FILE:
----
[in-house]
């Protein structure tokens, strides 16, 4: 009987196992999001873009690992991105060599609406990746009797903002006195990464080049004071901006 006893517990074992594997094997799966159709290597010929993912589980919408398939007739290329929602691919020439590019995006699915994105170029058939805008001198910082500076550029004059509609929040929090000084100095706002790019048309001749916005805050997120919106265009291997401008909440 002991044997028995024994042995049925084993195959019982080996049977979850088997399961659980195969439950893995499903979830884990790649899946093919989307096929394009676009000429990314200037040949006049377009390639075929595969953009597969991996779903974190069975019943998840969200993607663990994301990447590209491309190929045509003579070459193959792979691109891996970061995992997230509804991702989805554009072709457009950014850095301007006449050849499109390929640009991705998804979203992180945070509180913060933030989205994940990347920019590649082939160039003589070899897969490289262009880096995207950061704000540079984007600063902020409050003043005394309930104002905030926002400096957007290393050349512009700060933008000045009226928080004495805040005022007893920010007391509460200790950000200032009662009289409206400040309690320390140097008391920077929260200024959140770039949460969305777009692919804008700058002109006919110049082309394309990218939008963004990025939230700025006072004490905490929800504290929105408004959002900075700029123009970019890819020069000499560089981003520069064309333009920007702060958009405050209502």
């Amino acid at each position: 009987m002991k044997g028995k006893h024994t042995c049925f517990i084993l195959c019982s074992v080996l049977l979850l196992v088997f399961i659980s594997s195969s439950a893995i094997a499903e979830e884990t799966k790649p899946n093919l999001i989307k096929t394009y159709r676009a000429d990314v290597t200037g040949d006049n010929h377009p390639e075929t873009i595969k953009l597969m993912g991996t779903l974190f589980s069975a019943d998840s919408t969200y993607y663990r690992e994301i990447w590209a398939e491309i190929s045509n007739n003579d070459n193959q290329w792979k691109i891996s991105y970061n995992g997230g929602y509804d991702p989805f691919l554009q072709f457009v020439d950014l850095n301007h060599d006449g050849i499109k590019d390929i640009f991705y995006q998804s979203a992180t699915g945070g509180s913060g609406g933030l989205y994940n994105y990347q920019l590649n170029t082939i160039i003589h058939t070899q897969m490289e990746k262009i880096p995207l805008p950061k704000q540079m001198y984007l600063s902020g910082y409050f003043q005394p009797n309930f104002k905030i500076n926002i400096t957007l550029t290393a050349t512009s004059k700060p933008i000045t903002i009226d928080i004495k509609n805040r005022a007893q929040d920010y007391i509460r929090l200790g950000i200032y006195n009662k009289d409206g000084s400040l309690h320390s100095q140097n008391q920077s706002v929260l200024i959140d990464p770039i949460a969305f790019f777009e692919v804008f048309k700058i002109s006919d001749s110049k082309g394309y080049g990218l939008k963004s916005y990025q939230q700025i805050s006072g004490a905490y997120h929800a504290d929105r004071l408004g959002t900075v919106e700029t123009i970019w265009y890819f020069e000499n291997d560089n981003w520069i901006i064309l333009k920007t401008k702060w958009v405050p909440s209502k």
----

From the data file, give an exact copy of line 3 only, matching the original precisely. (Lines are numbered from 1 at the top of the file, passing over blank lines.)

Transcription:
């Amino acid at each position: 009987m002991k044997g028995k006893h024994t042995c049925f517990i084993l195959c019982s074992v080996l049977l979850l196992v088997f399961i659980s594997s195969s439950a893995i094997a499903e979830e884990t799966k790649p899946n093919l999001i989307k096929t394009y159709r676009a000429d990314v290597t200037g040949d006049n010929h377009p390639e075929t873009i595969k953009l597969m993912g991996t779903l974190f589980s069975a019943d998840s919408t969200y993607y663990r690992e994301i990447w590209a398939e491309i190929s045509n007739n003579d070459n193959q290329w792979k691109i891996s991105y970061n995992g997230g929602y509804d991702p989805f691919l554009q072709f457009v020439d950014l850095n301007h060599d006449g050849i499109k590019d390929i640009f991705y995006q998804s979203a992180t699915g945070g509180s913060g609406g933030l989205y994940n994105y990347q920019l590649n170029t082939i160039i003589h058939t070899q897969m490289e990746k262009i880096p995207l805008p950061k704000q540079m001198y984007l600063s902020g910082y409050f003043q005394p009797n309930f104002k905030i500076n926002i400096t957007l550029t290393a050349t512009s004059k700060p933008i000045t903002i009226d928080i004495k509609n805040r005022a007893q929040d920010y007391i509460r929090l200790g950000i200032y006195n009662k009289d409206g000084s400040l309690h320390s100095q140097n008391q920077s706002v929260l200024i959140d990464p770039i949460a969305f790019f777009e692919v804008f048309k700058i002109s006919d001749s110049k082309g394309y080049g990218l939008k963004s916005y990025q939230q700025i805050s006072g004490a905490y997120h929800a504290d929105r004071l408004g959002t900075v919106e700029t123009i970019w265009y890819f020069e000499n291997d560089n981003w520069i901006i064309l333009k920007t401008k702060w958009v405050p909440s209502k």